At least it’s cheaper the second time around.

I need some time

I may not be around as much for the next few weeks. I had my last Semester 1 exam today, and I’m working Friday and Saturday nights.

After that, I’m off to see some family and do my Restricted license test (I’ll definitely let you know how it goes), and just get away from Auckland for a while to do some thinking and working.

I’ve got a lot of big decisions to make over the next few weeks, many of which could define my future. I need some more time before I start to talk about it outside of discussions with my family and close friends, but eventually, I’ll tell you all.


On a less serious and super exciting note, I was accepted as a ‘Maverick’ for the youth magazine, Tearaway. It’s an awesome opportunity, one I’m incredibly excited for. I’ll post up any articles that are published for you all to see.

My Favourite Word

I don’t know if I’m just an anomaly to the norm or not, but I have a favourite word. I like the way it sounds, what it means. I don’t think I’ve ever actually used it in something, but I just know that it is a word I want to use.

When it’s the perfect time to use it, I will. But for now, I’ll just share it with you.




  1.  the eerie, forlorn atmosphere of a place that’s usually bustling with people but is now abandoned and quiet—a school hallway in the evening, an unlit office on a weekend, vacant fairgrounds—an emotional after image that makes it seem not just empty but hyper-empty, with a total population in the negative, who are so conspicuously absent they glow like neon signs.

Those Who I Admire: Nakita Turner

Although I’ve never met her, I know that Nakita Turner is an amazing young woman. At only 15 years old, she has released a powerful song about bullying called ‘One Voice’. She has the vocal ability of someone much older than her, and is definitely wise beyond her years.

I admire Nakita because of her strength. She was bullied in a range of ways, from being booed off stage, to being bullied in school. Instead of just standing by and letting it happen, letting these people crush her dreams, Nakita took it differently.
She took her experiences and those of nearly 200 other Christchurch school kids and made their stories into something beautiful that has been shared around New Zealand.

She spent two years crafting the lyrics and music for One Voice, as well as appealing to artists like Massad and Restoration to contribute, while being supported by a range of mentors around the country, including members of the Zeal team.

She may be only 15 years old, but she has done something many people think of but don’t actually do; see a problem and DO something about it. Use the talents and contacts they have to make a difference to the world. Bullying is something that gets talked about it a lot, but it is rare for it to be done in such an accessible way.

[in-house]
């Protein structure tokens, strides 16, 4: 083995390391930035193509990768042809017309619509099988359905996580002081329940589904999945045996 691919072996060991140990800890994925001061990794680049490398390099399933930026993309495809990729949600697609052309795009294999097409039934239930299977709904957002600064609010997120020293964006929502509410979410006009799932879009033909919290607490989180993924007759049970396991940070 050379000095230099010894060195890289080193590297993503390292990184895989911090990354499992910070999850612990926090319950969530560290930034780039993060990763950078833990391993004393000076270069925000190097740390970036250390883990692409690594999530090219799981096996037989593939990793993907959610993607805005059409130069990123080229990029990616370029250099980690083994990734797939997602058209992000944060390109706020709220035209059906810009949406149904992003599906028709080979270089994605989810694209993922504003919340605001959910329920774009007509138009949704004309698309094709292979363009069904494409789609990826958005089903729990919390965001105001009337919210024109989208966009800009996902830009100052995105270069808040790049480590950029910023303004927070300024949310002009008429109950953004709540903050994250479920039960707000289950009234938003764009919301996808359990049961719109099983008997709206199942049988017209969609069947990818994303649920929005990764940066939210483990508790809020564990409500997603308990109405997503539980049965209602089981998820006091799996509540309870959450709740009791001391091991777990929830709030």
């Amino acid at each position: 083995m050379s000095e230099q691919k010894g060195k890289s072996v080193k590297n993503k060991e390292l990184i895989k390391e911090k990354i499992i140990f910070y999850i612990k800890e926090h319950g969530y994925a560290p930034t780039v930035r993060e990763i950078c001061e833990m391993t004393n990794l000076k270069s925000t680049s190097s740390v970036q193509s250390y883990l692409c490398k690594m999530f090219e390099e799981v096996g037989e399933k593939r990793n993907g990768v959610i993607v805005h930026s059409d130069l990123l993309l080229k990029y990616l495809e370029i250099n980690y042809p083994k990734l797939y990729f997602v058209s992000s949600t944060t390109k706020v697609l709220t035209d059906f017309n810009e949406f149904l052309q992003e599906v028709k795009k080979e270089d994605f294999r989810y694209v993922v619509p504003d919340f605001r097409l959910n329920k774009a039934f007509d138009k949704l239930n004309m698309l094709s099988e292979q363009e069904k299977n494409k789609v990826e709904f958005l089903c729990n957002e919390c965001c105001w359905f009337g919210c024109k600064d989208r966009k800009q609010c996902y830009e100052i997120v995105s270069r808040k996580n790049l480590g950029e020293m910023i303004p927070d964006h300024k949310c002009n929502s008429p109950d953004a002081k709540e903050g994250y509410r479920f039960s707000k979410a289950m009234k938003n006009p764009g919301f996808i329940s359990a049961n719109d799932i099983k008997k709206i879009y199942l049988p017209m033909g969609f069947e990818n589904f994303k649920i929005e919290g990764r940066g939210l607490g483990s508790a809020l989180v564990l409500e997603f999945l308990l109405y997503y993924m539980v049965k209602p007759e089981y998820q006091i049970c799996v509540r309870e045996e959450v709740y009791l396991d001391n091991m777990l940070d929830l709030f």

I admire her because she is a beautiful, articulate young woman who is making a difference in this world, someone who I know will go far.

Here is Nakita’s amazing song

Nakita Turner

Those Who I Admire: Jacinda Ardern

Jacinda Ardern is one of my Favourite MPs. She was once a Vice-President of Young Labour, as well as President of the International Union of Socialist Youth, before becoming the youngest Member of Parliament in 2008, before Gareth Hughes was elected in 2010.

I admire Jacinda for many reasons. The first of which is that since she became a member of Parliament up until December 2011, she was the Spokesperson for Youth issues, and although she doesn’t hold that position now, she is still a major advocate for the issues New Zealand children and teenagers face every day.

I also admire that for her time as Spokesperson for Social Development, she went head to head regularly with National MP Paula Bennett over a range of social issues, including poverty, homelessness, family violence, among others. She spent her time defending beneficiaries, single parents, the young and the homeless to an opposition who didn’t seem to care. Despite resistance, Jacinda has always been persistent about standing up for what she believes in.

Finally, I admire her passion for involving Youth in Politics. At Youth Parliament last year, she was actively involved in supporting her Youth MP, as well as the other Auckland-based Labour Party Youth MPs. She is also actively involved with Young Labour, both the Princes Street branch at Auckland University, as well as Young Labour as a whole. She genuinely believes that